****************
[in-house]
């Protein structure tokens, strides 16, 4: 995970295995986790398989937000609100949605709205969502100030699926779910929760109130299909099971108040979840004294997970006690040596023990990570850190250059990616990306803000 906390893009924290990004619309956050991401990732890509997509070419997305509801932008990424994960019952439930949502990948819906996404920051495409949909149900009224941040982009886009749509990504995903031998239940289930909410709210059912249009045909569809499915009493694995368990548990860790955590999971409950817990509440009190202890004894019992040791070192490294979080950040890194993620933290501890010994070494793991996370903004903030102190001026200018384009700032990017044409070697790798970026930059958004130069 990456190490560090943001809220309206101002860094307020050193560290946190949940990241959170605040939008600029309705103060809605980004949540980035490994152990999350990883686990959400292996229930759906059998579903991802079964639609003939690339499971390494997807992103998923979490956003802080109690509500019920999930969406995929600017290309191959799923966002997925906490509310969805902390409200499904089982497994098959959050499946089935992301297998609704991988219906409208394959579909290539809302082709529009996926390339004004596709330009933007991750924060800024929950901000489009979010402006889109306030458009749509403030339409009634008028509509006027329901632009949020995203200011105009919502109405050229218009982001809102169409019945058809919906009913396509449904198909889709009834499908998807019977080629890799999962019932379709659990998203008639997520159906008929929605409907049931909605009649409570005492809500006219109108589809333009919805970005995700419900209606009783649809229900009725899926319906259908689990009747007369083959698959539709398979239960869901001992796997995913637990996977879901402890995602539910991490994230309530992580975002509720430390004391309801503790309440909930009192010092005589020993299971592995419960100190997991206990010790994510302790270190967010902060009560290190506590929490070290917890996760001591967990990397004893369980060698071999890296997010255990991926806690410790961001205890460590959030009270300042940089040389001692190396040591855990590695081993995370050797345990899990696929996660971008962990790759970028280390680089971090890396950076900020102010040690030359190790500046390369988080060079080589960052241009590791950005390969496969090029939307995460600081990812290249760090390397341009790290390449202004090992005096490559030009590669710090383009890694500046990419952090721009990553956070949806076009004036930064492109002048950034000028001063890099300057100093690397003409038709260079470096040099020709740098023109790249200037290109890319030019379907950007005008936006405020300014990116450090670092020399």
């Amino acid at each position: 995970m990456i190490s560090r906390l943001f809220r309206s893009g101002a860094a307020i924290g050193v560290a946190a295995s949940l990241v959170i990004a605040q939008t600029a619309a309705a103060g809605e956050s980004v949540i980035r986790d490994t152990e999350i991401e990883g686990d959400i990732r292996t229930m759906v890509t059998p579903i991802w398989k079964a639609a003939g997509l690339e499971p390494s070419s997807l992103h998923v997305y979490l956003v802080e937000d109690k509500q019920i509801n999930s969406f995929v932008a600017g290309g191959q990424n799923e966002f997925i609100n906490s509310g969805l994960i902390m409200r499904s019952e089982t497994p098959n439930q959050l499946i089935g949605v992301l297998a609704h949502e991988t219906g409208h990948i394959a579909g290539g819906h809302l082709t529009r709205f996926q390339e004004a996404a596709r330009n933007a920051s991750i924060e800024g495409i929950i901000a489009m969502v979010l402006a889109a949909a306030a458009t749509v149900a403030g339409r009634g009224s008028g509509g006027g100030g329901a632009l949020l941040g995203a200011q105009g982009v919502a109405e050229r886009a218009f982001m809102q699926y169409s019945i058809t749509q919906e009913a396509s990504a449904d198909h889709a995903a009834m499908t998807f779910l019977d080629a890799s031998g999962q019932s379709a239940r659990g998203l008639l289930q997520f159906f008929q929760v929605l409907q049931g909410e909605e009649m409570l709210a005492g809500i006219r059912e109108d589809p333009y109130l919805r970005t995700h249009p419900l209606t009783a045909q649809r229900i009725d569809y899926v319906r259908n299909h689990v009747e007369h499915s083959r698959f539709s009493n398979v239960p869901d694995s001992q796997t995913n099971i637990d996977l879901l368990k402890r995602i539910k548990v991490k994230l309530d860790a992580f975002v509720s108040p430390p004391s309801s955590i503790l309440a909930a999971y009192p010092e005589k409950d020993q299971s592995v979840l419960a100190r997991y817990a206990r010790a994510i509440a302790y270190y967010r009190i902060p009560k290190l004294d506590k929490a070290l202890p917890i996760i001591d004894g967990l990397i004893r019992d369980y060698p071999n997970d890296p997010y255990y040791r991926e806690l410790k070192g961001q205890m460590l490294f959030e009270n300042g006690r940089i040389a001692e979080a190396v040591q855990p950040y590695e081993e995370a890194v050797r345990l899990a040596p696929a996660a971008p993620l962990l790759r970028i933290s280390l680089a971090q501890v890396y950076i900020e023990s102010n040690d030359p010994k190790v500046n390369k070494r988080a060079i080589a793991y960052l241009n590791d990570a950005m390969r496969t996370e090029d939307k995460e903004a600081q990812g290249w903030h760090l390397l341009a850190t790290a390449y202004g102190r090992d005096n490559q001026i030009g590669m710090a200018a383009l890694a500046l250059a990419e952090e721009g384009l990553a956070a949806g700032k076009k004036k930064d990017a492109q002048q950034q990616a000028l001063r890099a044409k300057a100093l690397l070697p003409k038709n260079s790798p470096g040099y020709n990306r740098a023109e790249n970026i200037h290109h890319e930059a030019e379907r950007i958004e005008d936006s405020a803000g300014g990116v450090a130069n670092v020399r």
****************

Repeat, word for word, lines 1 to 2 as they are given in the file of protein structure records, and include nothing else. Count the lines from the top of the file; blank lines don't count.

[in-house]
């Protein structure tokens, strides 16, 4: 995970295995986790398989937000609100949605709205969502100030699926779910929760109130299909099971108040979840004294997970006690040596023990990570850190250059990616990306803000 906390893009924290990004619309956050991401990732890509997509070419997305509801932008990424994960019952439930949502990948819906996404920051495409949909149900009224941040982009886009749509990504995903031998239940289930909410709210059912249009045909569809499915009493694995368990548990860790955590999971409950817990509440009190202890004894019992040791070192490294979080950040890194993620933290501890010994070494793991996370903004903030102190001026200018384009700032990017044409070697790798970026930059958004130069 990456190490560090943001809220309206101002860094307020050193560290946190949940990241959170605040939008600029309705103060809605980004949540980035490994152990999350990883686990959400292996229930759906059998579903991802079964639609003939690339499971390494997807992103998923979490956003802080109690509500019920999930969406995929600017290309191959799923966002997925906490509310969805902390409200499904089982497994098959959050499946089935992301297998609704991988219906409208394959579909290539809302082709529009996926390339004004596709330009933007991750924060800024929950901000489009979010402006889109306030458009749509403030339409009634008028509509006027329901632009949020995203200011105009919502109405050229218009982001809102169409019945058809919906009913396509449904198909889709009834499908998807019977080629890799999962019932379709659990998203008639997520159906008929929605409907049931909605009649409570005492809500006219109108589809333009919805970005995700419900209606009783649809229900009725899926319906259908689990009747007369083959698959539709398979239960869901001992796997995913637990996977879901402890995602539910991490994230309530992580975002509720430390004391309801503790309440909930009192010092005589020993299971592995419960100190997991206990010790994510302790270190967010902060009560290190506590929490070290917890996760001591967990990397004893369980060698071999890296997010255990991926806690410790961001205890460590959030009270300042940089040389001692190396040591855990590695081993995370050797345990899990696929996660971008962990790759970028280390680089971090890396950076900020102010040690030359190790500046390369988080060079080589960052241009590791950005390969496969090029939307995460600081990812290249760090390397341009790290390449202004090992005096490559030009590669710090383009890694500046990419952090721009990553956070949806076009004036930064492109002048950034000028001063890099300057100093690397003409038709260079470096040099020709740098023109790249200037290109890319030019379907950007005008936006405020300014990116450090670092020399």